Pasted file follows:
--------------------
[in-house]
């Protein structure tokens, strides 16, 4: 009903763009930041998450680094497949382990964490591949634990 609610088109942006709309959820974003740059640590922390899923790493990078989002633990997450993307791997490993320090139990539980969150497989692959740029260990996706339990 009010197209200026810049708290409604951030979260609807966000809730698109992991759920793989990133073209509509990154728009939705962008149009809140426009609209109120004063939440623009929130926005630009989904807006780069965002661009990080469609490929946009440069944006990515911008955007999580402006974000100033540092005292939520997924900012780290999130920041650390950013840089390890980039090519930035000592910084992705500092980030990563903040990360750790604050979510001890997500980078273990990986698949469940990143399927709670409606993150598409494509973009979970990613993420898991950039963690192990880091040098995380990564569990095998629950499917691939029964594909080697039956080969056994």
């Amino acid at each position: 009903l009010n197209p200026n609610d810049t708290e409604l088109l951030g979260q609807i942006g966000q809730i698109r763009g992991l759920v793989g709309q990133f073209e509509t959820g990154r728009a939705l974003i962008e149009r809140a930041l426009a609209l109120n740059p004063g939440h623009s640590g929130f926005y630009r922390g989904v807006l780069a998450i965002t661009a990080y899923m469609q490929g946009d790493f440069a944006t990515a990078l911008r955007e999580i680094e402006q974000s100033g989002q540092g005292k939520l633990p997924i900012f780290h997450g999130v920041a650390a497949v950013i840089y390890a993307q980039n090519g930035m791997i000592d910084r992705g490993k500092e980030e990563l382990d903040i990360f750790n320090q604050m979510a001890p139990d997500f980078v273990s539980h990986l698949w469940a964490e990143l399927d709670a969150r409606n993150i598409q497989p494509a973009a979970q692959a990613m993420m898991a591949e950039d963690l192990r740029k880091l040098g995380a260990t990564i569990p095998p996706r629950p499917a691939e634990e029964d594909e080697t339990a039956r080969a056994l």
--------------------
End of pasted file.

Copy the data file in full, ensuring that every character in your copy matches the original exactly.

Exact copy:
[in-house]
């Protein structure tokens, strides 16, 4: 009903763009930041998450680094497949382990964490591949634990 609610088109942006709309959820974003740059640590922390899923790493990078989002633990997450993307791997490993320090139990539980969150497989692959740029260990996706339990 009010197209200026810049708290409604951030979260609807966000809730698109992991759920793989990133073209509509990154728009939705962008149009809140426009609209109120004063939440623009929130926005630009989904807006780069965002661009990080469609490929946009440069944006990515911008955007999580402006974000100033540092005292939520997924900012780290999130920041650390950013840089390890980039090519930035000592910084992705500092980030990563903040990360750790604050979510001890997500980078273990990986698949469940990143399927709670409606993150598409494509973009979970990613993420898991950039963690192990880091040098995380990564569990095998629950499917691939029964594909080697039956080969056994």
């Amino acid at each position: 009903l009010n197209p200026n609610d810049t708290e409604l088109l951030g979260q609807i942006g966000q809730i698109r763009g992991l759920v793989g709309q990133f073209e509509t959820g990154r728009a939705l974003i962008e149009r809140a930041l426009a609209l109120n740059p004063g939440h623009s640590g929130f926005y630009r922390g989904v807006l780069a998450i965002t661009a990080y899923m469609q490929g946009d790493f440069a944006t990515a990078l911008r955007e999580i680094e402006q974000s100033g989002q540092g005292k939520l633990p997924i900012f780290h997450g999130v920041a650390a497949v950013i840089y390890a993307q980039n090519g930035m791997i000592d910084r992705g490993k500092e980030e990563l382990d903040i990360f750790n320090q604050m979510a001890p139990d997500f980078v273990s539980h990986l698949w469940a964490e990143l399927d709670a969150r409606n993150i598409q497989p494509a973009a979970q692959a990613m993420m898991a591949e950039d963690l192990r740029k880091l040098g995380a260990t990564i569990p095998p996706r629950p499917a691939e634990e029964d594909e080697t339990a039956r080969a056994l």